Search Tips

Dr. Coady: If you want to find something on Rev. Dr. Moses Coady search for “Moses Coady”.

Pictures: To find pictures use the word photograph.  For example, if you want a photograph of a co-op in Cheticamp type both Cheticamp and photograph in the search box.  For pictures of Fr. Jimmy Tompkins, type both Tompkins and photograph.

Audio:  If you want to hear Dr. Coady, radio programs, speeches and interviews type the word audio in the search box.

Video:  If you want to watch videos type the word video in the search box.  There are not many videos in the digital collection yet.

When you find too many results:

Try  using more than one word so that you don’t  get as many documents.  For example,  if you search for co-operative you find more than 500 documents.  However, if you search for co-operative farming you find fewer documents.

Some words and phrases are very common in this collection.  The words Coady and Extension show up in almost every document because the documents come from the “Coady International Institute” and the “StFX Extension Department” files.  If you want to search for these words try using the “advanced search” so you have more options to limit your search.

You may want to search for a phrase, such as “Extension Bulletin”,  “Moses Coady” or “Antigonish Movement”. The “advanced search” lets you search for a phrase.

When you do not find anything or enough: 

Try different versions and spellings of words such as co-opco-operative and cooperative or neighbour and neighborlabour and labor.

Try shorter versions of the word. Truncation using an asterisk * will retrieve multiple keywords, e.g., fish* finds fishers, fisheries, fish stock

 Advanced Search Tips

Choose the “Advanced search” option at the top and on the right of the screen.

Search: Across all fields

Your first option in advanced search is to search words that show up anywhere in the book or the title or description of the photographs, audio files or video.

All of the words means that every word must be somewhere in the document.

The exact phrase means that the words must be together in the exact order. For example, searching “Antigonish Movement” would not bring up documents that talked about a movement to plant trees in Antigonish County.  Using the exact phrase is a good way to limit your search to just what you want.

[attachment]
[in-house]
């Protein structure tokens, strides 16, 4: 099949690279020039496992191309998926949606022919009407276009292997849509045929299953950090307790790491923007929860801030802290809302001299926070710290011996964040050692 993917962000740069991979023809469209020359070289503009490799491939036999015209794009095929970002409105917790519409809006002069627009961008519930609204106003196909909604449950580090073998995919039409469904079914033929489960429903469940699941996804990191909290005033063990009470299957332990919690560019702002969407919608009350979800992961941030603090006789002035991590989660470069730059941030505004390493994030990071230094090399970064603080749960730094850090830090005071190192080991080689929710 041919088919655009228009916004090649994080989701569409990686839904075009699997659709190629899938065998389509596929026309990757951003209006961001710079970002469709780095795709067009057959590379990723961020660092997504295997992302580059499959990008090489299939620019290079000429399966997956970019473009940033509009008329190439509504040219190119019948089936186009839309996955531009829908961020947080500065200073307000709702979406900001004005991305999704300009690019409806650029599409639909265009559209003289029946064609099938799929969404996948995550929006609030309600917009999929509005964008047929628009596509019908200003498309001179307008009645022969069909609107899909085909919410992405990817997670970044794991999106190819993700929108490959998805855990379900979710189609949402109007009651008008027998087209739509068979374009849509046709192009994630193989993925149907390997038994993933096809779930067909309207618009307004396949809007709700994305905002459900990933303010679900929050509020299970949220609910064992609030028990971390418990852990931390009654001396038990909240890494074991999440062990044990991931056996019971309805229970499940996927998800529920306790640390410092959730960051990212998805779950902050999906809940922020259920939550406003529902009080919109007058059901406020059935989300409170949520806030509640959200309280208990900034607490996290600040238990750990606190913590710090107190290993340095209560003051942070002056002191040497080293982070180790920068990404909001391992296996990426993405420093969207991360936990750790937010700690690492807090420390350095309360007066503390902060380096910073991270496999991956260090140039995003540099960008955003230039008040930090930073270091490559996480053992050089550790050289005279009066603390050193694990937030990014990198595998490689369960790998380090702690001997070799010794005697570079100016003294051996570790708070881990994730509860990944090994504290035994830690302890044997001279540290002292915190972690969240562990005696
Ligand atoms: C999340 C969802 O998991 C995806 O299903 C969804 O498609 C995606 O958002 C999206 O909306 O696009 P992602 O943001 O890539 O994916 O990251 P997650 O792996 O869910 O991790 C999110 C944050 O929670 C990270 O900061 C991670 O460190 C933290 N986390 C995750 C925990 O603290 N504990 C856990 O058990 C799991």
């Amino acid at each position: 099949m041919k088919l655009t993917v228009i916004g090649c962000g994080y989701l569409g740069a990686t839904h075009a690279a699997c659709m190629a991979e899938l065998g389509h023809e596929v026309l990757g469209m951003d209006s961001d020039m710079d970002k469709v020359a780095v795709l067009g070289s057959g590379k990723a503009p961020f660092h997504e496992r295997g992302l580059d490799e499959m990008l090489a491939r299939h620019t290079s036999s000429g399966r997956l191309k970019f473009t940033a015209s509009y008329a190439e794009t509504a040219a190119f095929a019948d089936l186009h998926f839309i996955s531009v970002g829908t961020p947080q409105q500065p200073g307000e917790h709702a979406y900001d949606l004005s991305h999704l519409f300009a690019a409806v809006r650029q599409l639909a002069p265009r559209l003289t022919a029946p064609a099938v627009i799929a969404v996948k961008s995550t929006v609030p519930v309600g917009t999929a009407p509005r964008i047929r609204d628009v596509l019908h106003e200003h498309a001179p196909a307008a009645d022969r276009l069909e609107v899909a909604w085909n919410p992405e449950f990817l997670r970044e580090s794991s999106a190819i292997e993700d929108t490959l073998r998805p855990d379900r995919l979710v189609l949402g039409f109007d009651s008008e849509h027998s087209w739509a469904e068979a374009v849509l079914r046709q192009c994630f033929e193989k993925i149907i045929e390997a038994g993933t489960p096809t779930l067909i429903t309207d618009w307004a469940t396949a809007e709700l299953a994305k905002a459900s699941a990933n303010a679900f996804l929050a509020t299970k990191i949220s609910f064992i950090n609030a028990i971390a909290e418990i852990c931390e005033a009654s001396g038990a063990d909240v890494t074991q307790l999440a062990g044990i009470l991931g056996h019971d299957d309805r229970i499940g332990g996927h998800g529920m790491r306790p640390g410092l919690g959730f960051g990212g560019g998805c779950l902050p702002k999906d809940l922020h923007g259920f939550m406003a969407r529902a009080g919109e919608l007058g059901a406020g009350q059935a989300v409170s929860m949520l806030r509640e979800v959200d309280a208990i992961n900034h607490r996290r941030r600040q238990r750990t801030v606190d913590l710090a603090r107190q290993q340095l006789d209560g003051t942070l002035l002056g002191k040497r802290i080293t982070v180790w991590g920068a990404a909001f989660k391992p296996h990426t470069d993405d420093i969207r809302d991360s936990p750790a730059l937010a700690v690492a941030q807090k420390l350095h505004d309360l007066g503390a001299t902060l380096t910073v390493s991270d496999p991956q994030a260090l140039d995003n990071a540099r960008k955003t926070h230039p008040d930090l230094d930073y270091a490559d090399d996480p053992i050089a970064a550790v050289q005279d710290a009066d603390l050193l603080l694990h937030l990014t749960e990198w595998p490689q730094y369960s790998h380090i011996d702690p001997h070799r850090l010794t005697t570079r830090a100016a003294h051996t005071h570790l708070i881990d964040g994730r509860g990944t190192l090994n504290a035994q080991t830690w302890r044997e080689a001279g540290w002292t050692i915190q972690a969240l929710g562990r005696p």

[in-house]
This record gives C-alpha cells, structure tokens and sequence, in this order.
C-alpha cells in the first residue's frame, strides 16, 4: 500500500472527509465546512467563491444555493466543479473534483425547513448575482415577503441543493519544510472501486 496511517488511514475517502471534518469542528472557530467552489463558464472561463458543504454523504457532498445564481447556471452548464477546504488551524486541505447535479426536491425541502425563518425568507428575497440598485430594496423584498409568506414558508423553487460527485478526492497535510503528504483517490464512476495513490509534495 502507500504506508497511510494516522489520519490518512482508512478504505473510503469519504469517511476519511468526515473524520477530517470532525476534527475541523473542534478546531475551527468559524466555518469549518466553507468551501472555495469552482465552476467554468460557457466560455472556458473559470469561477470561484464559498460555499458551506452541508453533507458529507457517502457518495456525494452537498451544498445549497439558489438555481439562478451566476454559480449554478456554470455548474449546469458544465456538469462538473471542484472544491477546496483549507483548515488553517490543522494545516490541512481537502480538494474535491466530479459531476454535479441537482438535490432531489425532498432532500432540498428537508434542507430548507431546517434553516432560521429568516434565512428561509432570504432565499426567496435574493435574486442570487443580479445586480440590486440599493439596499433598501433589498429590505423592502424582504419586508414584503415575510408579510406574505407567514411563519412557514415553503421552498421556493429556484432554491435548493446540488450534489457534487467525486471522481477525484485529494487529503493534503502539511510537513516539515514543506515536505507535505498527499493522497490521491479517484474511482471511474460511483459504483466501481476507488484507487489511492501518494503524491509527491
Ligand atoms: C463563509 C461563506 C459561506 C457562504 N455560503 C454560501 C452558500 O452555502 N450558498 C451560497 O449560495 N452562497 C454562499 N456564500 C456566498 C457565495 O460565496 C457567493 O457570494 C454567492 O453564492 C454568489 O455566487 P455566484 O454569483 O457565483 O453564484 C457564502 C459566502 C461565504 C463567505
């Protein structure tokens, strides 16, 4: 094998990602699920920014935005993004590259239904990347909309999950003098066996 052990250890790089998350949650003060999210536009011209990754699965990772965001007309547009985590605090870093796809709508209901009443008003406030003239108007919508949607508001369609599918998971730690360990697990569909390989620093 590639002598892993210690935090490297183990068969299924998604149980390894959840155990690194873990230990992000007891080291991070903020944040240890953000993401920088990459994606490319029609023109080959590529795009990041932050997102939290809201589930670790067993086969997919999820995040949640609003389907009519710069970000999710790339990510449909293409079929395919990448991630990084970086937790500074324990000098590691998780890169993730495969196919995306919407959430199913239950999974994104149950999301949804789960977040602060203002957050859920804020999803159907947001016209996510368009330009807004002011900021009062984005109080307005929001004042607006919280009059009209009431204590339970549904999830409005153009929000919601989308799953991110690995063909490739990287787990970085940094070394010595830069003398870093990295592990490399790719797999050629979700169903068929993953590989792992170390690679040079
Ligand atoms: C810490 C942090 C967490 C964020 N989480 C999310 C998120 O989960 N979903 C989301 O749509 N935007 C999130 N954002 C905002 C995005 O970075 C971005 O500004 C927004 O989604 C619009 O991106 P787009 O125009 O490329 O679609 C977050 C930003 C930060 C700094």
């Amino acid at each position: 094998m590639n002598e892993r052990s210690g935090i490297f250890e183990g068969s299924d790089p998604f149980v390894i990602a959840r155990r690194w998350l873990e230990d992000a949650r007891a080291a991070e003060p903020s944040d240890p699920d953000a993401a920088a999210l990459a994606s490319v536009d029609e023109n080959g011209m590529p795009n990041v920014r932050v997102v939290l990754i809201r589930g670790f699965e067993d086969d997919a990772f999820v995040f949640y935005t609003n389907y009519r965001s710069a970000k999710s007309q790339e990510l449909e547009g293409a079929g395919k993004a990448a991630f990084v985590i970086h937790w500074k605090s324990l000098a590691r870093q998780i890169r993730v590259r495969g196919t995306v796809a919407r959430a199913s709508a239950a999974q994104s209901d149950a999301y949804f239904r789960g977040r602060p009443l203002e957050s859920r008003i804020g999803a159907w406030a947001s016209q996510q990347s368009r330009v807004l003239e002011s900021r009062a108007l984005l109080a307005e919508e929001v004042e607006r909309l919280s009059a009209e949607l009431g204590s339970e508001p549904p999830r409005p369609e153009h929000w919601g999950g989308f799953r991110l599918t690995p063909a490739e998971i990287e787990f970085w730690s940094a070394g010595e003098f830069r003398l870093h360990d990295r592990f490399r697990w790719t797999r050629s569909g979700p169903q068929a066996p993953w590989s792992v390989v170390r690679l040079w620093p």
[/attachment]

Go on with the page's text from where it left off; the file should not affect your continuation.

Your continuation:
A few good exact phrases you may want to try:

Moses Coady  – this would eliminate all the times the material is about the Coady International Institute and not Dr. Moses Coady.

still image  – Each photograph in the collection is called a “still image” so if you only want to see the photographs use this

Any of the words makes your search larger.  Only one of your words needs to be in the document.  This is a good search to use if you want to search for the word co-operative.  You may want to try using the words co-operative* cooperative,* co-op.  If you want to find everything to do with the aquatic resources you might want to search fish* ocean aquatic

None of the words eliminates words.  A search for “housing” not “Tompkinsville” would find everything that mentioned housing but would eliminate all those that also mention Tomkinsville.

Search: Selected fields

You can also choose to limit your search by searching only for those by a particular author or words in a title by choosing the “Selected fields” search – located directly above the search boxes on the advanced search page.

You can choose the type of search: All of the words; The exact phrase; Any of the words; None of the words by clicking on the down arrow.

You can choose the field to search by clicking on the down arrow beside the box that says “Title” or “Subject”.

In this list author is called “Creator”. So, if you want to search by author, for example to find items that were written by Dr. Coady, then you should put “Moses Coady” in the search box and choose “Creator” as your search field.

Finding photographs: Search for “still image” in the field “Type”

Finding audio files: Search for “sound” in the field “Type”

Search: By Proximity

The “by proximity” search is helpful if you have words that are often show up close to each other but not together.

For example, if you want to search for “Town of Antigonish” you should use the proximity search with “town” in one search box and “Antigonish” in the other and within 2.  You will find items that mention the “town of Antigonish” as well as “Antigonish town”

Search: By Date

Search by date is a good way to narrow your search.  For example, you could search for just works published between 1900 and 1920.  Or photographs from certain dates.

There is a caution when limiting by date. In some cases the date of a photograph is unknown and you risk not finding that photo because you’ve limited your search too much.